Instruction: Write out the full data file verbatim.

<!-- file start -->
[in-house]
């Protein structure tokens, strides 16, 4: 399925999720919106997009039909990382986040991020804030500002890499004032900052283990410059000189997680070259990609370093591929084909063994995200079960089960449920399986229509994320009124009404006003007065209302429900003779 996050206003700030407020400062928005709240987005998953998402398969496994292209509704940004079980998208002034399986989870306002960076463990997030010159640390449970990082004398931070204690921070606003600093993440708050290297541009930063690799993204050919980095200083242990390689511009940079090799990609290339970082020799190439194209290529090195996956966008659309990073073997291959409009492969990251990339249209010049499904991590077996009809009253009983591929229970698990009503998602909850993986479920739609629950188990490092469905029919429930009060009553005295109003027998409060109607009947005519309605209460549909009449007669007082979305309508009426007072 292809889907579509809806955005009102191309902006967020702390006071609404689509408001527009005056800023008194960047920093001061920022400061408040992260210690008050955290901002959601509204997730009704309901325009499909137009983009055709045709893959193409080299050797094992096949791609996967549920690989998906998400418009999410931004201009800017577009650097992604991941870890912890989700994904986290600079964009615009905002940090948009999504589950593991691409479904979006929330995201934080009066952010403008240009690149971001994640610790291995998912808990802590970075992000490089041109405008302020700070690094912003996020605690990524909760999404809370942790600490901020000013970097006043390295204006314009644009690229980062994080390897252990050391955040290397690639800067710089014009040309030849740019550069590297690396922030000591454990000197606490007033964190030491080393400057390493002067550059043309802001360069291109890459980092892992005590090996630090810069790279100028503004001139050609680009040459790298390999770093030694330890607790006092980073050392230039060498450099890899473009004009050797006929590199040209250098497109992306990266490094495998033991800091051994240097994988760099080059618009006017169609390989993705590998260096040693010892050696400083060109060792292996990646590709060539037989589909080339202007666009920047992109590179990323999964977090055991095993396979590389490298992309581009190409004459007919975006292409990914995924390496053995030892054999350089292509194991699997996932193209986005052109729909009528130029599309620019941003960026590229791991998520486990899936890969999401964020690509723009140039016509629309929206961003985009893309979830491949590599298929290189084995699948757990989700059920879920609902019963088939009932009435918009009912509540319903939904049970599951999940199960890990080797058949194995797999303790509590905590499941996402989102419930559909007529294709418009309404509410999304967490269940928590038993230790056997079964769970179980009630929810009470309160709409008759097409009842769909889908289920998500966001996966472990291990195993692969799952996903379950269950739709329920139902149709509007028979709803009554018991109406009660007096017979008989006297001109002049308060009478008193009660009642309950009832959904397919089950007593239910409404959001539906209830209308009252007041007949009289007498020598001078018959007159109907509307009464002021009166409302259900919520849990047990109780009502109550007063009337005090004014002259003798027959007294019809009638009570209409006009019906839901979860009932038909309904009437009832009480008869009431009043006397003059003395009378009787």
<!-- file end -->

[in-house]
């Protein structure tokens, strides 16, 4: 399925999720919106997009039909990382986040991020804030500002890499004032900052283990410059000189997680070259990609370093591929084909063994995200079960089960449920399986229509994320009124009404006003007065209302429900003779 996050206003700030407020400062928005709240987005998953998402398969496994292209509704940004079980998208002034399986989870306002960076463990997030010159640390449970990082004398931070204690921070606003600093993440708050290297541009930063690799993204050919980095200083242990390689511009940079090799990609290339970082020799190439194209290529090195996956966008659309990073073997291959409009492969990251990339249209010049499904991590077996009809009253009983591929229970698990009503998602909850993986479920739609629950188990490092469905029919429930009060009553005295109003027998409060109607009947005519309605209460549909009449007669007082979305309508009426007072 292809889907579509809806955005009102191309902006967020702390006071609404689509408001527009005056800023008194960047920093001061920022400061408040992260210690008050955290901002959601509204997730009704309901325009499909137009983009055709045709893959193409080299050797094992096949791609996967549920690989998906998400418009999410931004201009800017577009650097992604991941870890912890989700994904986290600079964009615009905002940090948009999504589950593991691409479904979006929330995201934080009066952010403008240009690149971001994640610790291995998912808990802590970075992000490089041109405008302020700070690094912003996020605690990524909760999404809370942790600490901020000013970097006043390295204006314009644009690229980062994080390897252990050391955040290397690639800067710089014009040309030849740019550069590297690396922030000591454990000197606490007033964190030491080393400057390493002067550059043309802001360069291109890459980092892992005590090996630090810069790279100028503004001139050609680009040459790298390999770093030694330890607790006092980073050392230039060498450099890899473009004009050797006929590199040209250098497109992306990266490094495998033991800091051994240097994988760099080059618009006017169609390989993705590998260096040693010892050696400083060109060792292996990646590709060539037989589909080339202007666009920047992109590179990323999964977090055991095993396979590389490298992309581009190409004459007919975006292409990914995924390496053995030892054999350089292509194991699997996932193209986005052109729909009528130029599309620019941003960026590229791991998520486990899936890969999401964020690509723009140039016509629309929206961003985009893309979830491949590599298929290189084995699948757990989700059920879920609902019963088939009932009435918009009912509540319903939904049970599951999940199960890990080797058949194995797999303790509590905590499941996402989102419930559909007529294709418009309404509410999304967490269940928590038993230790056997079964769970179980009630929810009470309160709409008759097409009842769909889908289920998500966001996966472990291990195993692969799952996903379950269950739709329920139902149709509007028979709803009554018991109406009660007096017979008989006297001109002049308060009478008193009660009642309950009832959904397919089950007593239910409404959001539906209830209308009252007041007949009289007498020598001078018959007159109907509307009464002021009166409302259900919520849990047990109780009502109550007063009337005090004014002259003798027959007294019809009638009570209409006009019906839901979860009932038909309904009437009832009480008869009431009043006397003059003395009378009787």